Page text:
* C$ edges up to $1.0503, gains capped by resource drag
* Bond prices flat-to-lower
TORONTO, May 4 (Reuters) - Canada's dollar was little changed against the U.S. currency on Wednesday, weighed down by softness in the price of U.S. crude oil and other commodities.
A broad sell-off in commodities also dragged equities lower and dampened investor appetite for risk-taking, after fear that huge price gains last month had made everything from oil to silver too costly. However, Canadian government bond prices were flat to lower in the face of lower global equity markets. [MKTS/GLOB]
"One of the dominant stories in recent days is some of the pullback in commodities, especially the precious metals. That's continuing today," said Doug Porter, deputy chief economist at BMO Capital Markets.
Still, the currency traded in a fairly tight range on Wednesday morning, moving in a 29-tick range between C$0.9520-C$0.9549, according to Reuters data.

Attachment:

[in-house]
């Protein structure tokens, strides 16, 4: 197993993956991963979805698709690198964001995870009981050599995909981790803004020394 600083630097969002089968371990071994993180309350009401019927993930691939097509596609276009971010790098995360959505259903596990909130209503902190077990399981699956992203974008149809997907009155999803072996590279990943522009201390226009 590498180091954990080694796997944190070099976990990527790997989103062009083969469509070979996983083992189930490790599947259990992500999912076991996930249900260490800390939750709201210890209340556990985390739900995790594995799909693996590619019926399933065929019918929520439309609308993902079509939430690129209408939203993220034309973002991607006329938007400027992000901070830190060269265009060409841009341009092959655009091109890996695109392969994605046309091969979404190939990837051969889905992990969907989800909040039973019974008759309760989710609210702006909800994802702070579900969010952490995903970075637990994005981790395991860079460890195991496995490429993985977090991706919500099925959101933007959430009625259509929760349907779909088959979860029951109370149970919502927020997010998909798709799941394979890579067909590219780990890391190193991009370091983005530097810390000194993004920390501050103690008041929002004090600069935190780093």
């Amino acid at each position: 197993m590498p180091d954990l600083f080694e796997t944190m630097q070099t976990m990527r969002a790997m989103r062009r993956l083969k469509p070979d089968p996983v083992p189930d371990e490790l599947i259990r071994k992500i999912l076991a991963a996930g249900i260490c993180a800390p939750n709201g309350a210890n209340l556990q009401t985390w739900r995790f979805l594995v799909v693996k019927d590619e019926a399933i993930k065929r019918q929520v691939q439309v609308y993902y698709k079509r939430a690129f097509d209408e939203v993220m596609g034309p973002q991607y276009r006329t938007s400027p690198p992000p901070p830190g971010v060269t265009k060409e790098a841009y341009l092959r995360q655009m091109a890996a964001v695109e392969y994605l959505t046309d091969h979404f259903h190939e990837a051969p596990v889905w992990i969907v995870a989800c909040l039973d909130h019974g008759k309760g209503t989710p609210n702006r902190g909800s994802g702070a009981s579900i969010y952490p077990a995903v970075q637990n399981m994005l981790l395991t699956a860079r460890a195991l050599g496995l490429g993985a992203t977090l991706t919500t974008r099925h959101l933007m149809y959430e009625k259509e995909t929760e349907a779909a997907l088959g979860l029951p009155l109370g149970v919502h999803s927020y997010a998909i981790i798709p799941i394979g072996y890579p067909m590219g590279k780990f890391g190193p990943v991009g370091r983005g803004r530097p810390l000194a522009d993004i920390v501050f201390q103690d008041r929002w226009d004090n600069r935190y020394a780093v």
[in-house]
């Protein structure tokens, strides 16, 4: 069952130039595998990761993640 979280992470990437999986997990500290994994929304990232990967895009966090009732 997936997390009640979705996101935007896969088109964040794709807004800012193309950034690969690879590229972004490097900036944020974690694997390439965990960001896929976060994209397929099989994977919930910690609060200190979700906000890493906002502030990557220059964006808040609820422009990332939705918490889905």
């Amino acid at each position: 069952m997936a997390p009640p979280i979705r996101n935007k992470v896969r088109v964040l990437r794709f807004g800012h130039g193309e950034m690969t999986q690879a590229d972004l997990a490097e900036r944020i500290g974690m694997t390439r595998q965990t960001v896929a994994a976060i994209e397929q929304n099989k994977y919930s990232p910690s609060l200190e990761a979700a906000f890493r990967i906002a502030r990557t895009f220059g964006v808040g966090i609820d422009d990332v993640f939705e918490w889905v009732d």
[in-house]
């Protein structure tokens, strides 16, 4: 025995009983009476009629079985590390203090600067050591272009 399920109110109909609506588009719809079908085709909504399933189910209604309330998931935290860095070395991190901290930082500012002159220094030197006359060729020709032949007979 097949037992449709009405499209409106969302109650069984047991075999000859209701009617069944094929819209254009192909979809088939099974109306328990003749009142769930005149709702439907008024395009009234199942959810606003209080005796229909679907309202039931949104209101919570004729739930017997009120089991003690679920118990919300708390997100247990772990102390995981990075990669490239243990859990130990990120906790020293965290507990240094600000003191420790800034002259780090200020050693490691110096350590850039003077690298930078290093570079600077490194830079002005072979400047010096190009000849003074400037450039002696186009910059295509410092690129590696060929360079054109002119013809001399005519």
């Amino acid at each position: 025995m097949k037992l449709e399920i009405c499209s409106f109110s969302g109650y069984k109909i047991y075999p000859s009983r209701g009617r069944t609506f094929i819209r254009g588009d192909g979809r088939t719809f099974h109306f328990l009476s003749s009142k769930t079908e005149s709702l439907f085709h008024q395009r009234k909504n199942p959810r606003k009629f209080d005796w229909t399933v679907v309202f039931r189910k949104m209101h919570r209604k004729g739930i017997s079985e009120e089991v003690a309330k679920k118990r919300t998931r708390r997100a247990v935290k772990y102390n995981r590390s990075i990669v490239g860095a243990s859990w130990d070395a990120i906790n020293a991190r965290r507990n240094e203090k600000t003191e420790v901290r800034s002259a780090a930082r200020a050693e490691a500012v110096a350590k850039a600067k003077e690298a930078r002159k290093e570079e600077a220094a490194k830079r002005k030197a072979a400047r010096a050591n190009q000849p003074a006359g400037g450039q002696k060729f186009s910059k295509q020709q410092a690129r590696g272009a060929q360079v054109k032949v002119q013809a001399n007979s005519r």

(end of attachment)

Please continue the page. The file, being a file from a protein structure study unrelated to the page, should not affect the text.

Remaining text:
"To me, one of the more interesting stories here is how little movement we've seen in the Canadian dollar in the last couple of days given the news flow, the big moves in commodities, and election results," said Porter.
"Basically it looks like those two forces have more or less fought to a draw and we've had very little net movement in the Canadian dollar."
Canada's Conservatives won a long-coveted majority mandate in Monday's federal election. The prospect of a more stable government pushed the currency to near 3-1/2 year high though had little lasting impact.
The currency may not find a catalyst to move it off its perch until this Friday's jobs data from both Canada and the United States. Canada is expected to have created 22,500 jobs in April.
At 8:10 a.m. (1210 GMT), the Canadian dollarwas at C$0.9521 to the U.S. dollar, or $1.0503, up from C$0.9526 to the U.S. dollar, or $1.0498, at Tuesday's close.
The two-year bondwas unchanged to yield 1.698 percent, while the 10-year bond slipped 13 Canadian cents to yield 3.174 percent.
Canada to auction C$2.5 billion in 10-year bonds later in the session. (Reporting by Ka Yan Ng; Editing by Theodore d'Afflisio)
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